“These kids had been state champs a year before, and one of their goals this year was to break the state record,” said Cochran. “We thought Friday would be the day to do it since Collins, Sandvig and McSkimming only had to run two races [4x1, 4x4].”
In Saturday’s final, Valley won in 3:14.61. “Still a fabulous time,” said Cochran. “Collins had four races that day, although he ran a faster split [48.9 on Friday; 48.2 on Saturday]. Our two 47-second guys ran 48.”
At the Nike Outdoor Nationals, Cochran thinks the Valley quartet could run even faster. “They’ve run by themselves all year long,” he said. “I don’t want to sound arrogant, but that’s a fact. They pushed themselves to run these kinds of times without competition. Getting to the Nike meet, it’ll be interesting to see what’ll happen. I don’t think they’ll wilt.”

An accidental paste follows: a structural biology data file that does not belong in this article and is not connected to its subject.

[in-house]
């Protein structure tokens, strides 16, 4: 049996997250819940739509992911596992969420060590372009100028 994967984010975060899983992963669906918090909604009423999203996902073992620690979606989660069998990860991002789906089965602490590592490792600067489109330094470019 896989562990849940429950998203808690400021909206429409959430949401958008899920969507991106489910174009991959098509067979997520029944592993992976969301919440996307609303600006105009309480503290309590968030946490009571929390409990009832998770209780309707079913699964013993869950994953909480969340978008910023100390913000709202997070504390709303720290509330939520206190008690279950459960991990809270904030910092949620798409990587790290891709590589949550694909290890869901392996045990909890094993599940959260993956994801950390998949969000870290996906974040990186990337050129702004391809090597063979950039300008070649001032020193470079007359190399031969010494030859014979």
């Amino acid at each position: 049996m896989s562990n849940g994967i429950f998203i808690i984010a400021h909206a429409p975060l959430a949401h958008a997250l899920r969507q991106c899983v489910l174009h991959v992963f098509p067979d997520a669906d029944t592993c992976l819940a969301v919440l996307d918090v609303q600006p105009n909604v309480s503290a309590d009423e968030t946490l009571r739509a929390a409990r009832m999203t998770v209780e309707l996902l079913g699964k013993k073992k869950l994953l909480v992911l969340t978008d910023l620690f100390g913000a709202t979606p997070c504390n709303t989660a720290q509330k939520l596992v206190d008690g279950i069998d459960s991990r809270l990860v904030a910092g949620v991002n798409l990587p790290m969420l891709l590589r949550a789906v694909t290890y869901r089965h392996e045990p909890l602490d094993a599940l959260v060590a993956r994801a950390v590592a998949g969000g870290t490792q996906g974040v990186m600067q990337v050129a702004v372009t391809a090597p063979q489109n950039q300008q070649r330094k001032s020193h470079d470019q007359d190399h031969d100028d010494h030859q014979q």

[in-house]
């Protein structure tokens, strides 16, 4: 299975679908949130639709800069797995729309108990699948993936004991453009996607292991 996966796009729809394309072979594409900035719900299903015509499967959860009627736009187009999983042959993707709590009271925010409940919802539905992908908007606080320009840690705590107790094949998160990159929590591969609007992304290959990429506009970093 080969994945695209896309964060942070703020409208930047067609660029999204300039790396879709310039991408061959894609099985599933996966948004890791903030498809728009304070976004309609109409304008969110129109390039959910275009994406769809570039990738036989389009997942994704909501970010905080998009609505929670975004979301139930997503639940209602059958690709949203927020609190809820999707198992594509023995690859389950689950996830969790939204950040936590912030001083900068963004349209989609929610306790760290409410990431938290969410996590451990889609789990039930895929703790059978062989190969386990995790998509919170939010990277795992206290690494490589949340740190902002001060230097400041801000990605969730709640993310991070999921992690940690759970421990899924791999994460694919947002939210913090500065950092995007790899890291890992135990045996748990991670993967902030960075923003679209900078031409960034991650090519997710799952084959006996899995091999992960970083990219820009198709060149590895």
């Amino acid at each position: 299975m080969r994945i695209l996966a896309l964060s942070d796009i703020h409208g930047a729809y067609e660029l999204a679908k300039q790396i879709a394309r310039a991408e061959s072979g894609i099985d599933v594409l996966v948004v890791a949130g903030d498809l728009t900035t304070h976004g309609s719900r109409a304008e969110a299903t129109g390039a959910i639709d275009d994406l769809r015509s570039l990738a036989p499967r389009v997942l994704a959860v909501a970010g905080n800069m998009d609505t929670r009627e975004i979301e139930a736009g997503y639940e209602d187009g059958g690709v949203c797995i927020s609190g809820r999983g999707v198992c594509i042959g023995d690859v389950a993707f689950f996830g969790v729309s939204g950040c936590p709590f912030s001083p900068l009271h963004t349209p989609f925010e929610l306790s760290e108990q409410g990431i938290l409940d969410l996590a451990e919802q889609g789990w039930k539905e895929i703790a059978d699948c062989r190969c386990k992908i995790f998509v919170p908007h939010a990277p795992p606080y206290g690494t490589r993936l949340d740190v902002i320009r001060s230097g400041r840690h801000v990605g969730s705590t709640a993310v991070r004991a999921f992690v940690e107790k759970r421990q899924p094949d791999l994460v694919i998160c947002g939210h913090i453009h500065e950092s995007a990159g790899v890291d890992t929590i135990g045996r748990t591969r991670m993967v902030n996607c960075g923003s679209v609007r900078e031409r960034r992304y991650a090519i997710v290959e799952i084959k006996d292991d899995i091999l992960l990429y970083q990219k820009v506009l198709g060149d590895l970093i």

Cochran won’t be in Greensboro. “Brian Rhoads, who trained them, is going out there with them,” he said.
That weekend, Cochran and his wife will attend their son Jon’s graduation ceremony at Stanford University. Jon Cochran was starting offensive lineman for the Cardinal football squad.
The 53-year-old Cochran, a 31-year coaching veteran, said Valley’s 4x400 ranks second on his list of all-time thrills as a coach. “The first,” he said, “was when my son won the state title in the shot put in 2002. Nothing will top that.
“But that’s not fair to these kids. What they did is a big deal – a very exciting deal.”